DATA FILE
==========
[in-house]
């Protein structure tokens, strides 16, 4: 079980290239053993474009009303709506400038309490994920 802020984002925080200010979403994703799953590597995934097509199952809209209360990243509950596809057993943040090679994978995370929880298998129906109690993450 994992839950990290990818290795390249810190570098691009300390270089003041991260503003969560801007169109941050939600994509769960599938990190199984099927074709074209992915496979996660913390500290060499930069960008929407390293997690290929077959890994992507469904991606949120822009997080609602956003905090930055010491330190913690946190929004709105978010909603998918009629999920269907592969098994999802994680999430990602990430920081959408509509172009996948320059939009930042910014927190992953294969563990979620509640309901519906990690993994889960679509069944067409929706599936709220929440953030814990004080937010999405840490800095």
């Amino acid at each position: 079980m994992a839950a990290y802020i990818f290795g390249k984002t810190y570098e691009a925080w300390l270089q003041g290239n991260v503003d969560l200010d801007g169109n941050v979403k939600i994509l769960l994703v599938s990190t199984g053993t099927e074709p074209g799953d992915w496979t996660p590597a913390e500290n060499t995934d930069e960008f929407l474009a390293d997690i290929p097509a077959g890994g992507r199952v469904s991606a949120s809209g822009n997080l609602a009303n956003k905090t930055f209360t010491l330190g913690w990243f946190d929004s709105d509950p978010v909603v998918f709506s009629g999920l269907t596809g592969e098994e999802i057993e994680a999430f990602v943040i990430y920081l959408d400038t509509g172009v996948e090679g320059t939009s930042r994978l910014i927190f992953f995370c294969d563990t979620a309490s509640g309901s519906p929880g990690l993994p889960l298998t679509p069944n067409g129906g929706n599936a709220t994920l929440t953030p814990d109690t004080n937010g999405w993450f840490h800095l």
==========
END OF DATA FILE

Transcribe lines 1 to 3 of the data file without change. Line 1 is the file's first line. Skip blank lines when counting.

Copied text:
[in-house]
């Protein structure tokens, strides 16, 4: 079980290239053993474009009303709506400038309490994920 802020984002925080200010979403994703799953590597995934097509199952809209209360990243509950596809057993943040090679994978995370929880298998129906109690993450 994992839950990290990818290795390249810190570098691009300390270089003041991260503003969560801007169109941050939600994509769960599938990190199984099927074709074209992915496979996660913390500290060499930069960008929407390293997690290929077959890994992507469904991606949120822009997080609602956003905090930055010491330190913690946190929004709105978010909603998918009629999920269907592969098994999802994680999430990602990430920081959408509509172009996948320059939009930042910014927190992953294969563990979620509640309901519906990690993994889960679509069944067409929706599936709220929440953030814990004080937010999405840490800095």
């Amino acid at each position: 079980m994992a839950a990290y802020i990818f290795g390249k984002t810190y570098e691009a925080w300390l270089q003041g290239n991260v503003d969560l200010d801007g169109n941050v979403k939600i994509l769960l994703v599938s990190t199984g053993t099927e074709p074209g799953d992915w496979t996660p590597a913390e500290n060499t995934d930069e960008f929407l474009a390293d997690i290929p097509a077959g890994g992507r199952v469904s991606a949120s809209g822009n997080l609602a009303n956003k905090t930055f209360t010491l330190g913690w990243f946190d929004s709105d509950p978010v909603v998918f709506s009629g999920l269907t596809g592969e098994e999802i057993e994680a999430f990602v943040i990430y920081l959408d400038t509509g172009v996948e090679g320059t939009s930042r994978l910014i927190f992953f995370c294969d563990t979620a309490s509640g309901s519906p929880g990690l993994p889960l298998t679509p069944n067409g129906g929706n599936a709220t994920l929440t953030p814990d109690t004080n937010g999405w993450f840490h800095l």